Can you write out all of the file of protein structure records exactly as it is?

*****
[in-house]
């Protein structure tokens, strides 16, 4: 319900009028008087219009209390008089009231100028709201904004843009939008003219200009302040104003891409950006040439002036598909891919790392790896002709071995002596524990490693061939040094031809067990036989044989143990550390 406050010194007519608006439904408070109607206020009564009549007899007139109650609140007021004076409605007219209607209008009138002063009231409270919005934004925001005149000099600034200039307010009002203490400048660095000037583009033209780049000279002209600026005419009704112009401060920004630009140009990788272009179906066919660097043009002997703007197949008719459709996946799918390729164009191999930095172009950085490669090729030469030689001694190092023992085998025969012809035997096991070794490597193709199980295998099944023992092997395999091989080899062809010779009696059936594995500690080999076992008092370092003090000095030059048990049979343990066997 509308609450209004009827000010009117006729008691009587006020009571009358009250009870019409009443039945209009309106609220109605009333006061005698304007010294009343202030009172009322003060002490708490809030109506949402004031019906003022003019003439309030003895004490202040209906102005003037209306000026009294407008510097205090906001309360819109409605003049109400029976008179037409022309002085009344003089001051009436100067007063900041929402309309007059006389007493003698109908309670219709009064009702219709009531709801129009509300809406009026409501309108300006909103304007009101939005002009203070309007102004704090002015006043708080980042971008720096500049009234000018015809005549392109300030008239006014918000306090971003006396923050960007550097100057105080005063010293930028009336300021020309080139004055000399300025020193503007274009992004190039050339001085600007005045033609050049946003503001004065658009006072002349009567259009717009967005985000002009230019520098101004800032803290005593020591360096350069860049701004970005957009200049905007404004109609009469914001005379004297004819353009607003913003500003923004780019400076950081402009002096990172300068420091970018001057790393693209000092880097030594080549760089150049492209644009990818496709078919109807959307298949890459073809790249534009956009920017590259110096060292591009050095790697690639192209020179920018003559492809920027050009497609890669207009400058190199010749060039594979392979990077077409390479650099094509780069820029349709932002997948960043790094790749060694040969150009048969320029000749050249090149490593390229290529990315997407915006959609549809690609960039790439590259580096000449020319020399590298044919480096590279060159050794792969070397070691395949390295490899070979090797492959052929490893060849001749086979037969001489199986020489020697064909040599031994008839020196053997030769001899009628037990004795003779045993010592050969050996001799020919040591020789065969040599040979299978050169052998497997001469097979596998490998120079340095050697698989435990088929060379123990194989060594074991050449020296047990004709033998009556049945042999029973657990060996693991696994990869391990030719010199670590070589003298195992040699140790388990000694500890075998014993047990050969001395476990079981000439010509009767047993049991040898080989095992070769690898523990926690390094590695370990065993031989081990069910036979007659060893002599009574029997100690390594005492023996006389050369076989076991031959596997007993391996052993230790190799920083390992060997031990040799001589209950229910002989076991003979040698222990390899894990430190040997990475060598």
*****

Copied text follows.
[in-house]
């Protein structure tokens, strides 16, 4: 319900009028008087219009209390008089009231100028709201904004843009939008003219200009302040104003891409950006040439002036598909891919790392790896002709071995002596524990490693061939040094031809067990036989044989143990550390 406050010194007519608006439904408070109607206020009564009549007899007139109650609140007021004076409605007219209607209008009138002063009231409270919005934004925001005149000099600034200039307010009002203490400048660095000037583009033209780049000279002209600026005419009704112009401060920004630009140009990788272009179906066919660097043009002997703007197949008719459709996946799918390729164009191999930095172009950085490669090729030469030689001694190092023992085998025969012809035997096991070794490597193709199980295998099944023992092997395999091989080899062809010779009696059936594995500690080999076992008092370092003090000095030059048990049979343990066997 509308609450209004009827000010009117006729008691009587006020009571009358009250009870019409009443039945209009309106609220109605009333006061005698304007010294009343202030009172009322003060002490708490809030109506949402004031019906003022003019003439309030003895004490202040209906102005003037209306000026009294407008510097205090906001309360819109409605003049109400029976008179037409022309002085009344003089001051009436100067007063900041929402309309007059006389007493003698109908309670219709009064009702219709009531709801129009509300809406009026409501309108300006909103304007009101939005002009203070309007102004704090002015006043708080980042971008720096500049009234000018015809005549392109300030008239006014918000306090971003006396923050960007550097100057105080005063010293930028009336300021020309080139004055000399300025020193503007274009992004190039050339001085600007005045033609050049946003503001004065658009006072002349009567259009717009967005985000002009230019520098101004800032803290005593020591360096350069860049701004970005957009200049905007404004109609009469914001005379004297004819353009607003913003500003923004780019400076950081402009002096990172300068420091970018001057790393693209000092880097030594080549760089150049492209644009990818496709078919109807959307298949890459073809790249534009956009920017590259110096060292591009050095790697690639192209020179920018003559492809920027050009497609890669207009400058190199010749060039594979392979990077077409390479650099094509780069820029349709932002997948960043790094790749060694040969150009048969320029000749050249090149490593390229290529990315997407915006959609549809690609960039790439590259580096000449020319020399590298044919480096590279060159050794792969070397070691395949390295490899070979090797492959052929490893060849001749086979037969001489199986020489020697064909040599031994008839020196053997030769001899009628037990004795003779045993010592050969050996001799020919040591020789065969040599040979299978050169052998497997001469097979596998490998120079340095050697698989435990088929060379123990194989060594074991050449020296047990004709033998009556049945042999029973657990060996693991696994990869391990030719010199670590070589003298195992040699140790388990000694500890075998014993047990050969001395476990079981000439010509009767047993049991040898080989095992070769690898523990926690390094590695370990065993031989081990069910036979007659060893002599009574029997100690390594005492023996006389050369076989076991031959596997007993391996052993230790190799920083390992060997031990040799001589209950229910002989076991003979040698222990390899894990430190040997990475060598």